- The Anglo-Jewish community will not be remembered for its hospitality towards Jewish refugees fleeing from Nazi Europe. A striking exception was Rabbi Solomon Schonfeld, who enabled many Jews, including hundreds of children, to enter England and settle with families. Following in his grandfather’s footsteps, and inspired by his own Jewish Summer Camp experiences, Amos Schonfield founded Our Second Home, a summer camp for Syrian and other refugees to the UK. Donate here.
In August, we hosted a 5-day residential summer camp for young refugees and asylum seekers in the UK.The aim of camp was to create a youth movement for these amazing and inspirational young people. In doing so, we hoped to create a safe, fun and friendly community for these young people who have found themselves in a foreign and unfamiliar country, most of whom are without their family.This highlights exactly what we hoped OSH would become when it was created a year ago and we can't wait for it to continue growing into the community these young people so well deserve!
Posted by Our Second Home on Wednesday, 21 November 2018
- My husband Chaim’s daughter Elisheva was studying Social Work at Ben Gurion University when African asylum seekers started to enter Israel across the Egyptian border in 2006. Unable to send them back to certain death in the Sinai desert, but having no alternative plan, IDF soldiers dropped off refugees in down-town Beer Sheva. Elisheva gave them direct and immediate help and co-founded a refugee support organization, ASSAF. She dropped out of university to devote herself fulltime to working on behalf of asylum seekers in Israel, and even now she’s back on an advanced academic track, she still volunteers tirelessly. Donate here.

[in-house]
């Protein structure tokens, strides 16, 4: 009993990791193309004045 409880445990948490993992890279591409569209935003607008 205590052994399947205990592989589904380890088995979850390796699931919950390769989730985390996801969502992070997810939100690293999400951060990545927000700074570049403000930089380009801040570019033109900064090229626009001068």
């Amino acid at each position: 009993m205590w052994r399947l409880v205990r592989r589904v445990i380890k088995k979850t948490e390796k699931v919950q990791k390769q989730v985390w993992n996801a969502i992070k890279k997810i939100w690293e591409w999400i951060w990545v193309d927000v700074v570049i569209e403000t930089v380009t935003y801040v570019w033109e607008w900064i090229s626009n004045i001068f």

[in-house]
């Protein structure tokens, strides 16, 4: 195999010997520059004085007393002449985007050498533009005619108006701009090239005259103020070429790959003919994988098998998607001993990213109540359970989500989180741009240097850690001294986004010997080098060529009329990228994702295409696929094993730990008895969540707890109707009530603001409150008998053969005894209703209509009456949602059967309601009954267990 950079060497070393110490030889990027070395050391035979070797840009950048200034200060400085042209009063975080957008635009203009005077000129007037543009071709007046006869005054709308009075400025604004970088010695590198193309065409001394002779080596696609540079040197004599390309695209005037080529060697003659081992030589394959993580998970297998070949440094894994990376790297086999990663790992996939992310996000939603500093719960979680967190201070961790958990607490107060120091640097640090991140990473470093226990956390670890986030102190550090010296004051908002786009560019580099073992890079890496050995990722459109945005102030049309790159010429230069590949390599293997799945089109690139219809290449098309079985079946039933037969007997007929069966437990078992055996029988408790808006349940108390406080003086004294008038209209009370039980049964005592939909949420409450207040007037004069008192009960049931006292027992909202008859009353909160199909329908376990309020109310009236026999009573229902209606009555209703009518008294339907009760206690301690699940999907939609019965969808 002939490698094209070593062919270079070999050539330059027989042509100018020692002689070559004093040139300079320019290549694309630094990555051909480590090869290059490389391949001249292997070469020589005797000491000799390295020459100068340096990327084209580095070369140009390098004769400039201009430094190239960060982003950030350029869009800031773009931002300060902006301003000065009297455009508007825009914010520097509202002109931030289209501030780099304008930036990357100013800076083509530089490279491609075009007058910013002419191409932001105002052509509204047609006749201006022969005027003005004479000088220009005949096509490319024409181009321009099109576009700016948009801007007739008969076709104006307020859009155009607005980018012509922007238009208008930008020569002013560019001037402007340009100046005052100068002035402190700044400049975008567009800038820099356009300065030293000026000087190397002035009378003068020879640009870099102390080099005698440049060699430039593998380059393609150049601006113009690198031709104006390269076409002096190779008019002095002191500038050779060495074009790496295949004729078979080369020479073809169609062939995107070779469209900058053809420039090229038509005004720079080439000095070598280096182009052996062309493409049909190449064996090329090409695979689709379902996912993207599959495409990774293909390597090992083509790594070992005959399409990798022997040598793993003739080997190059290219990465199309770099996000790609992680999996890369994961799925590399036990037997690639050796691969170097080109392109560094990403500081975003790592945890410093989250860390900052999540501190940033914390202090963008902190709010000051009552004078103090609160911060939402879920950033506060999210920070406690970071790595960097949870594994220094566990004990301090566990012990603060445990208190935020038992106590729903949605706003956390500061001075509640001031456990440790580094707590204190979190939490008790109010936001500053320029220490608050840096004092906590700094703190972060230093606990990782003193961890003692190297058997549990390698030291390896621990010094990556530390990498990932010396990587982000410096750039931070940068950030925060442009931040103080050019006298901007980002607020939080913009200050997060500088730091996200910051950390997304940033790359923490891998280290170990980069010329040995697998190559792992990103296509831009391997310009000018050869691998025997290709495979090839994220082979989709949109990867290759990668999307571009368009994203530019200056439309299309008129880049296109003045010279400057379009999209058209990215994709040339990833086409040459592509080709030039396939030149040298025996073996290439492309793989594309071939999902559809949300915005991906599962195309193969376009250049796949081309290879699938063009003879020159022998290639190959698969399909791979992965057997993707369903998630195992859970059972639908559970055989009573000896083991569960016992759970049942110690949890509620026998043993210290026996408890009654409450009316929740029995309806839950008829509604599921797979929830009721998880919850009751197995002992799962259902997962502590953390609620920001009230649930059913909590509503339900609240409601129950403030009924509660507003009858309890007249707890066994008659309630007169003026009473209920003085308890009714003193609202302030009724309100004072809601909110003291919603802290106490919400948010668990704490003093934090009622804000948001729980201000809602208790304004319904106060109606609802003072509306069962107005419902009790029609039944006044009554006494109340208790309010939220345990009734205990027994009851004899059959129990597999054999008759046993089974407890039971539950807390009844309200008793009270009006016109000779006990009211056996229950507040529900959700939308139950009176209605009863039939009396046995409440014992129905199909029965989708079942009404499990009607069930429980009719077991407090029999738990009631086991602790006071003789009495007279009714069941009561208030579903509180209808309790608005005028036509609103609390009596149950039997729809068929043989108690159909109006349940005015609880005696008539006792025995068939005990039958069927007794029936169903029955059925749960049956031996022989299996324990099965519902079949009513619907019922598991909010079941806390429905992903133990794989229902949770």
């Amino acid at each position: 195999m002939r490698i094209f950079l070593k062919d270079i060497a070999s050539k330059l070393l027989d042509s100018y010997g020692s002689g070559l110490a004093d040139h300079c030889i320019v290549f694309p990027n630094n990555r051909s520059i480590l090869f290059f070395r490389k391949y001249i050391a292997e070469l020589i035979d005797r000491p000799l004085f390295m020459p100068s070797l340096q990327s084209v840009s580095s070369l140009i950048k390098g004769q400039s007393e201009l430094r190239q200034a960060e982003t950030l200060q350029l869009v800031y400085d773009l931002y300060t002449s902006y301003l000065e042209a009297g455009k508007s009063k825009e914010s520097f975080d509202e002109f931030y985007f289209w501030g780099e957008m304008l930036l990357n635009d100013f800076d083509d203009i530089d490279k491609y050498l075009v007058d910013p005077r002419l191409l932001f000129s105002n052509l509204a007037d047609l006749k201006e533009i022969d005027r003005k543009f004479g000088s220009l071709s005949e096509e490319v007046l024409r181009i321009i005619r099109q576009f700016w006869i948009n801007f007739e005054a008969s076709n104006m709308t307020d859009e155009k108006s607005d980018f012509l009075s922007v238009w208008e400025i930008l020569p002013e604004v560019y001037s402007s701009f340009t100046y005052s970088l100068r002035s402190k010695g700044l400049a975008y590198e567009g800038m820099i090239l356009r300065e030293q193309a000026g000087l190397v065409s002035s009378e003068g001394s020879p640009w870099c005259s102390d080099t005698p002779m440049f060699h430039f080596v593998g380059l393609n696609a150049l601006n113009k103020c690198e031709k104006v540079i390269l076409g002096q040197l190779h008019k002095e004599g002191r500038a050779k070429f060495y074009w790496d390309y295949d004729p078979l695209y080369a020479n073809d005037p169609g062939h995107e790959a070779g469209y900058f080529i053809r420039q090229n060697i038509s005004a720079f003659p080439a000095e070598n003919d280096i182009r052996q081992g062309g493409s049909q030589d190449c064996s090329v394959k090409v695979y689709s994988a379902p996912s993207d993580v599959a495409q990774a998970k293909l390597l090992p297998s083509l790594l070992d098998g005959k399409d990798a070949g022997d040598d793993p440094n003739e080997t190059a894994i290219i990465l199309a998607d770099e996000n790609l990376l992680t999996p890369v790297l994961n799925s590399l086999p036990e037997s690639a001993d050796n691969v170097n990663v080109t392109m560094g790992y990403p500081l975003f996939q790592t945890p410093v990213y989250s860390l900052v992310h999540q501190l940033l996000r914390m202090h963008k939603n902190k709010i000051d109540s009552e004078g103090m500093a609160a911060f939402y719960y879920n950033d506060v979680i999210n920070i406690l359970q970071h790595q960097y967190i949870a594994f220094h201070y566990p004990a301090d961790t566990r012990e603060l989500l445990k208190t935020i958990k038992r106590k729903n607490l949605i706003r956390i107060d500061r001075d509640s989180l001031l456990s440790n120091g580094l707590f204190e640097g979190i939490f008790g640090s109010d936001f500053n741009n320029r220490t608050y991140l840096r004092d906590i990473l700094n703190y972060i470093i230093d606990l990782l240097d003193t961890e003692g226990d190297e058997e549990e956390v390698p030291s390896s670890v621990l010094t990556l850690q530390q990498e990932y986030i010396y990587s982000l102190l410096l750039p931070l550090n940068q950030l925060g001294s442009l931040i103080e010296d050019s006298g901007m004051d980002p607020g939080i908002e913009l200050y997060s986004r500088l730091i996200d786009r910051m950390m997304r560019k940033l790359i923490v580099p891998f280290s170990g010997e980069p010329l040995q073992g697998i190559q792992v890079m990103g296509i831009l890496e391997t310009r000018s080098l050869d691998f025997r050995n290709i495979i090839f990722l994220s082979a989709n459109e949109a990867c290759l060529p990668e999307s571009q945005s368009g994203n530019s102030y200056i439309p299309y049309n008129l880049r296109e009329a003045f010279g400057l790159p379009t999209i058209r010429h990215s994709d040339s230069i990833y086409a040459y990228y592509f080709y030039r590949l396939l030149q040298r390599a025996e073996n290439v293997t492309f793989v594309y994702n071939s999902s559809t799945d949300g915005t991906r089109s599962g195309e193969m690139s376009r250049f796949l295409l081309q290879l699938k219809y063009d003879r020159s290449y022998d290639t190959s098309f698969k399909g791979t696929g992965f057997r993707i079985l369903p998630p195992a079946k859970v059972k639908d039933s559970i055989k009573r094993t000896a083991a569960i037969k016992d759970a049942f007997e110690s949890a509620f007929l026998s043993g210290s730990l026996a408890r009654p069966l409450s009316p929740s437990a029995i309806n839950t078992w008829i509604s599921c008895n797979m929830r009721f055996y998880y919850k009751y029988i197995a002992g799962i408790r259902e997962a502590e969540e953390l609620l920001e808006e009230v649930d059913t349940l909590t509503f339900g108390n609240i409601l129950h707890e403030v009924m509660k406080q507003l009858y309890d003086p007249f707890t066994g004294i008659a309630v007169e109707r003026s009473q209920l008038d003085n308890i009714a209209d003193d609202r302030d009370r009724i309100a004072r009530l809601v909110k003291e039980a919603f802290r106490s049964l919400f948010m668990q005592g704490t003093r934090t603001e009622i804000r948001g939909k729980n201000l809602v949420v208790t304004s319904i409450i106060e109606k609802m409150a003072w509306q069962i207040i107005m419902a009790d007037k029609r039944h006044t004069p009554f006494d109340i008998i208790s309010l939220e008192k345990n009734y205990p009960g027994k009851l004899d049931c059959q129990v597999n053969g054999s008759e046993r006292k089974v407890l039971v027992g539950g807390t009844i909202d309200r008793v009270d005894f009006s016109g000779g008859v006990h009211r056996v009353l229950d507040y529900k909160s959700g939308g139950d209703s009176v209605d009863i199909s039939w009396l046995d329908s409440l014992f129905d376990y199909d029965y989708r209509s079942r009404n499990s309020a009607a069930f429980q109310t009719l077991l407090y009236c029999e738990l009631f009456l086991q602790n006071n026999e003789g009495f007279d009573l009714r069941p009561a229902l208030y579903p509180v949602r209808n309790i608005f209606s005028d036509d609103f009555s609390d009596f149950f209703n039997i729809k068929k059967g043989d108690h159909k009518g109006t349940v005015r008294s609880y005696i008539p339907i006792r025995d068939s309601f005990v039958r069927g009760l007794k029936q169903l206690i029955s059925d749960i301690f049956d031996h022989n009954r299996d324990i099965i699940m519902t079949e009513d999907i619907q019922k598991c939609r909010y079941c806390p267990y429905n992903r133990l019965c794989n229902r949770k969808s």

- My friend and inspiration, Mierle Laderman Ukeles, grew up in Denver, Colorado, the daughter of a rabbi. When Mierle’s parents moved to Denver so that her father could take up his pulpit, the city suffered from a severe shortage of classical music. Mierle’s mother was not happy about living in a city without a professional orchestra; she became the driving force behind the Denver Symphony Orchestra.
- A few years, ago, at a neighborhood story telling event held in our apartment, a man spoke about his childhood growing up on a kibbutz. He was not looking back through rose-tinted glasses – far from it. But he told us this: the parents of a new baby born on the kibbutz discovered that their child would never be able to hear. The whole kibbutz learned sign language.
- Ruth Mason’s children attended Hassadna, an after-school music conservatory for Jerusalem children. She asked Lena and Ronit, who run the conservatory why there were student of Ethiopian origin. None apply, they said. Ruth worked with them to create a program for children of Ethiopian origin. One of the first students to sign up, an extraordinarily talented violinist, has since performed solo with the Israel Philharmonic. Donate to Hassadna here.
9. My friend Mimi is married to an impressive guy. From a modest New Jersey family, Morty became President of America’s best liberal arts college, Williams College, and is now President of one of America’s top universities, Northwestern. But Morty has yet to impress me more than Mimi did on 17th January 1994. Mort and Mimi were living with their kids in the San Fernando Valley, in Mimi’s hometown, Los Angeles. A major earthquake struck in the early hours of the morning, and the family huddled under the dining room table in the dark. Water and electricity supplies were cut. First thing, still under the table, Mimi called a bottled water delivery company. Against all the odds, a truck came, and the whole street got water.
- My friend Ariella’s father was born in Poland, survived the Holocaust, became a doctor in Israel and then Baltimore, Maryland, and invented the internal defibrillator. Thanks to his gift to the world of a device that literally moves hearts, many more hearts can move to give.